Friday, December 13, 2013

SKY book

Everything in the world exists so it can end up as a book.

Stéphane Malarmé

The potential for reproducing an image accurately has become impressive.  Recently I have gotten digital prints of my drawings that are so close to the original it is a bit frightening.
Whereas I don't intend to go in league with those who sell their digital work in the same arena as original prints such as etchings and woodcuts, I am thrilled to be able to use the process to print posters and illustrate my books.

I used the digital images of the drawing mounted on the SKY cabinet, inside and out, for my most recent artist's book. Each element is paired with a poem or work of prose written specifically for the book. I am grateful to the writers for their generosity in working with me on this project.

The writers involved in order of appearance in the book:  Arnold Klein / Night Sky,  Bill Harris / Mars,  Arno Klein / Hugo Bristol,  Sarah Hart / Moon,  Henrietta Slote / Herakles,  Barrett Klein / Scorpio Rising,  Christopher Leland / Sol Invictus - Father's Regret,   Korinthia Klein / Saturn,  Alison Rogers Napoleon / Conversations with Uranus.

Sol Invictus may have been the final poem by Christopher Leland at the end of his life. He was a fine writer and an inspiring instructor who is deeply missed.

The cover of the book is a combination of paper with white wax dots, rhinestones and beads sewn on,  buttons, press on sparkles and touches of glitter glue.  The title page paper is metallic marble.
The digital images are printed in acid free inks on acid free paper by Eric Law of Color Ink Studio.

Saturday, December 7, 2013


"If it takes the entire army and navy to deliver a postal card in Chicago, that card will be delivered.” 

There are so many fascinating people who have contributed to the study of our world who are no longer remembered on a grand scale.  That said, when I "discover" someone it often turns out they appear in almost every book in my library - I have just been skimming over them, going on to something that seemed more interesting or currently vital.  They lurk, preparing to amaze me.

I found Gilbert White in John K. King's used and rare book store in downtown Detroit.  The Natural History of Selborne - never heard of it - but it looked interesting and it was in my price range.  It is a charming, quiet, book of observations of nature written by a clergy man who spent his entire life in the countryside he loved.  The book was published by his brother in 1789 and has never been out if print since.  If you do a search you will find an incredible number of editions.  There are enough to make it perhaps the 4th largest number of books in English.

White, an autodidact, is often compared with Jean-Henri Fabre, the great entomologist born in 19th century France.  Fabre came from great poverty, rising above all obstacles to write books on insects which are still read today for the quality of their information and their poetic style.  He too devoted his entire life to the study of his native territory.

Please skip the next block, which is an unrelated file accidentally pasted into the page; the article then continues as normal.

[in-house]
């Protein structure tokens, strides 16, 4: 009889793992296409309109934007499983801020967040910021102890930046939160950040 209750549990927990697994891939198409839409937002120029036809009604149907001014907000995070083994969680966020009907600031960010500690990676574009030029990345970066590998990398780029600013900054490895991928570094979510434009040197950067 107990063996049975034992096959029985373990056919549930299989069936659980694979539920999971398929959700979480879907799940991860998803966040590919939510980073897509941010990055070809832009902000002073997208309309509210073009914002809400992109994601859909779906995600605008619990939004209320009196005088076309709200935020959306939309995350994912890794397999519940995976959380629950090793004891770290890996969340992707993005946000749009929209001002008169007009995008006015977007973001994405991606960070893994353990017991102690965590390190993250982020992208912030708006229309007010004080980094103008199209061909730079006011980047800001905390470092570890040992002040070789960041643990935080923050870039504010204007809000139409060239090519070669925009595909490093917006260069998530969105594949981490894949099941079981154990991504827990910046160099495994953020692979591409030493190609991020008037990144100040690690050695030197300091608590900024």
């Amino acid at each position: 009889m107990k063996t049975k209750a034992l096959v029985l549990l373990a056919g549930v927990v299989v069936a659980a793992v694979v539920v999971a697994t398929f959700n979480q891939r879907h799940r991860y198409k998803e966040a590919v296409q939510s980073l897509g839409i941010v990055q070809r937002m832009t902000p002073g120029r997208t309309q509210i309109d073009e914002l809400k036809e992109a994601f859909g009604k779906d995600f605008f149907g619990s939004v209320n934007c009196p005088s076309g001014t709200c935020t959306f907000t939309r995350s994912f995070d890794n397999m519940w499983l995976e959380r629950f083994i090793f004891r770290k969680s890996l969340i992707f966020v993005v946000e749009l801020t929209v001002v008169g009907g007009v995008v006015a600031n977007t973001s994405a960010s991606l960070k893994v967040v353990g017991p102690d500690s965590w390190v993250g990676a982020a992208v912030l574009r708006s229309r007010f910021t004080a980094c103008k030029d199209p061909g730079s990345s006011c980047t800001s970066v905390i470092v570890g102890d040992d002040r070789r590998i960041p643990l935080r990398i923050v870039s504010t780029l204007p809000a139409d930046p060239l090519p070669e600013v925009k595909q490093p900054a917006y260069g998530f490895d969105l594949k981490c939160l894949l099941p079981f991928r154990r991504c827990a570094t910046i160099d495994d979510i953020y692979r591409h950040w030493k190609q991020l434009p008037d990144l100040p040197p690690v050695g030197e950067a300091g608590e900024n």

I have begun a mail art project which I hope will arouse interest in some of the people I have been learning about.

The first mailing was posted to unsuspecting recipients and honored the birthday of Gilbert White on July 18, 1720.  There is no death date listed - for me he is still alive.  I used a bird to represent him as he is known by many for his work with ornithology.

The second mailing is in small book form which includes a short biography and quotes about insects by Fabre.  Many of the people who will receive this book are accustomed to finding a "solstice present" in their mail box.  It will be the 16th in a series of 6" square books published annually.

My plan is to do mailings during the next couple of years, honoring the birthdays of naturalists whose work I find compelling or eccentric.  Some of my favorites will be missing such as Luca Ghini who is stated as having been born in 1490 but the month and day are unknown.

The actual Mail Art is, of course, limited but can be viewed here in virtual form, now and in the future.

Tuesday, October 1, 2013


I go to nature to be soothed and healed, and to have my senses put in order.

John Burroughs

After honoring the great astronomers Galileo,  Caroline Herschel and Tyco Brahe I stepped back to look and realized that inadvertently I had also honored 3 of the 5 senses - touch, sight and smell.  It seemed silly to stop there - ignoring hearing and taste.

A logical selection for HEARING was Ptolomy who worked with the concept of Music of the Spheres first postulated by Pythagorus.  
The featured ear belongs to Lee Ptolomy Jackson, an artist and friend.  It resides on planet Earth which was then considered the center of the universe.  The other planets, the sun and the moon were each embedded in in their own sphere made of ether and rotating around the earth.  The layers were: Earth, Moon, Mercury, Venus, Sun, Mars, Jupiter, Saturn and then the firmament of stars and beyond that the crystalline Heaven.  
Ptolemy wrote an influential book called Harmonics that dealt with music theory and mathematical proportions.  He believed the same concept of harmonics was present in all things including the movements and relationships of the planets.  It is unclear as to whether this included actual sound or was simply mathematical theory.

TASTE was the greatest challenge to add to the sky.  I could not determine an astronomer who qualified to represent this sense.  Instead it falls to the 17th century French Benedictine monk Dom Perignon and a fictitious but incredibly appealing quote  attributed to him when he discovered champagne. 

 "Come quickly!  I am drinking the stars." 

Unfortunately he also did not invent the beverage.  That may have been an English man.   It is another charming falsehood.  I will replace this drawing with something more credible should a tasty astronomer be located.

Monday, May 13, 2013